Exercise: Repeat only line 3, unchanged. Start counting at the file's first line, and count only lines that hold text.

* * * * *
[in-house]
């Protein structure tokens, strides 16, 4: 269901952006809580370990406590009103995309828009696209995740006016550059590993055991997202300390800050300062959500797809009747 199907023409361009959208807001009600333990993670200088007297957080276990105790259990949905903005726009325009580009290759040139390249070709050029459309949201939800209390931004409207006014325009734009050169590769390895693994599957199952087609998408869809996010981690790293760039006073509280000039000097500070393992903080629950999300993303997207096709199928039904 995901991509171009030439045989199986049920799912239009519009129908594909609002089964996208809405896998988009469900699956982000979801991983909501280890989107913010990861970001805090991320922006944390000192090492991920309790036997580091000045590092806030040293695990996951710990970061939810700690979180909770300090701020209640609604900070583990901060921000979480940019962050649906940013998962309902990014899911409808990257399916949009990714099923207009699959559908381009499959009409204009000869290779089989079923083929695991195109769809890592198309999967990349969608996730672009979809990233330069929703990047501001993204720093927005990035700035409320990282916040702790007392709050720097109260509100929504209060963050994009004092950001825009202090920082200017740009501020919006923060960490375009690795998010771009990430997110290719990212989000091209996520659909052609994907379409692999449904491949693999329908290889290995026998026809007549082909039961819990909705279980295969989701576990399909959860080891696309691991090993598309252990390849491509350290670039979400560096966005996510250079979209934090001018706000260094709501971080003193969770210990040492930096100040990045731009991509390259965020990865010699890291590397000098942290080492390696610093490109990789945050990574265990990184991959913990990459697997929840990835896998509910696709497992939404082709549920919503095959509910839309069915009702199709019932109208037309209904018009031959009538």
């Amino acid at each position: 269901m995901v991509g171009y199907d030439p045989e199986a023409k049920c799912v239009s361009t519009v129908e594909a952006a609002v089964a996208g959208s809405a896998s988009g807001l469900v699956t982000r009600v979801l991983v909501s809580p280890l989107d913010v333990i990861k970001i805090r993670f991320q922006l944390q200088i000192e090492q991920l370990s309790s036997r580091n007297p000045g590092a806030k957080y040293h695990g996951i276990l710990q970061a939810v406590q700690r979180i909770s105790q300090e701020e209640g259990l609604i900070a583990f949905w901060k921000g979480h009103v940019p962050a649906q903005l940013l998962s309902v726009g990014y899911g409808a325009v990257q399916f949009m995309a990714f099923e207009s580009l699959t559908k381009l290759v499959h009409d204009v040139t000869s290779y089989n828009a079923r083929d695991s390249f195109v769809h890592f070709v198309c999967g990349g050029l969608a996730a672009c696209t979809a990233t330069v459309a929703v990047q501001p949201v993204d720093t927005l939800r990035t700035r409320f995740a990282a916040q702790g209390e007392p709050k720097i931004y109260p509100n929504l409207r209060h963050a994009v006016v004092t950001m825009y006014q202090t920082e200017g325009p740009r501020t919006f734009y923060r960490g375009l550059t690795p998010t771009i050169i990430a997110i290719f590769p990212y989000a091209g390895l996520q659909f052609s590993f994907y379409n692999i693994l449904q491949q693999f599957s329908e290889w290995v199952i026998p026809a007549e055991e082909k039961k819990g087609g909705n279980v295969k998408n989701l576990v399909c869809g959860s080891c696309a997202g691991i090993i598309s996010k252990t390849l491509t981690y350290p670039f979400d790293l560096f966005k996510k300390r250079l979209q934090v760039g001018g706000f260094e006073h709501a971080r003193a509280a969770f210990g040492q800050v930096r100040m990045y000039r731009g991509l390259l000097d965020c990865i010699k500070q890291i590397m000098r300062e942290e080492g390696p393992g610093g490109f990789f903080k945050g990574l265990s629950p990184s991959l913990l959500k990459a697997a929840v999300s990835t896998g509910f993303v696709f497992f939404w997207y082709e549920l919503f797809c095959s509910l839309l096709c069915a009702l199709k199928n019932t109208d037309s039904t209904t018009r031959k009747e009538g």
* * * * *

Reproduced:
């Amino acid at each position: 269901m995901v991509g171009y199907d030439p045989e199986a023409k049920c799912v239009s361009t519009v129908e594909a952006a609002v089964a996208g959208s809405a896998s988009g807001l469900v699956t982000r009600v979801l991983v909501s809580p280890l989107d913010v333990i990861k970001i805090r993670f991320q922006l944390q200088i000192e090492q991920l370990s309790s036997r580091n007297p000045g590092a806030k957080y040293h695990g996951i276990l710990q970061a939810v406590q700690r979180i909770s105790q300090e701020e209640g259990l609604i900070a583990f949905w901060k921000g979480h009103v940019p962050a649906q903005l940013l998962s309902v726009g990014y899911g409808a325009v990257q399916f949009m995309a990714f099923e207009s580009l699959t559908k381009l290759v499959h009409d204009v040139t000869s290779y089989n828009a079923r083929d695991s390249f195109v769809h890592f070709v198309c999967g990349g050029l969608a996730a672009c696209t979809a990233t330069v459309a929703v990047q501001p949201v993204d720093t927005l939800r990035t700035r409320f995740a990282a916040q702790g209390e007392p709050k720097i931004y109260p509100n929504l409207r209060h963050a994009v006016v004092t950001m825009y006014q202090t920082e200017g325009p740009r501020t919006f734009y923060r960490g375009l550059t690795p998010t771009i050169i990430a997110i290719f590769p990212y989000a091209g390895l996520q659909f052609s590993f994907y379409n692999i693994l449904q491949q693999f599957s329908e290889w290995v199952i026998p026809a007549e055991e082909k039961k819990g087609g909705n279980v295969k998408n989701l576990v399909c869809g959860s080891c696309a997202g691991i090993i598309s996010k252990t390849l491509t981690y350290p670039f979400d790293l560096f966005k996510k300390r250079l979209q934090v760039g001018g706000f260094e006073h709501a971080r003193a509280a969770f210990g040492q800050v930096r100040m990045y000039r731009g991509l390259l000097d965020c990865i010699k500070q890291i590397m000098r300062e942290e080492g390696p393992g610093g490109f990789f903080k945050g990574l265990s629950p990184s991959l913990l959500k990459a697997a929840v999300s990835t896998g509910f993303v696709f497992f939404w997207y082709e549920l919503f797809c095959s509910l839309l096709c069915a009702l199709k199928n019932t109208d037309s039904t209904t018009r031959k009747e009538g």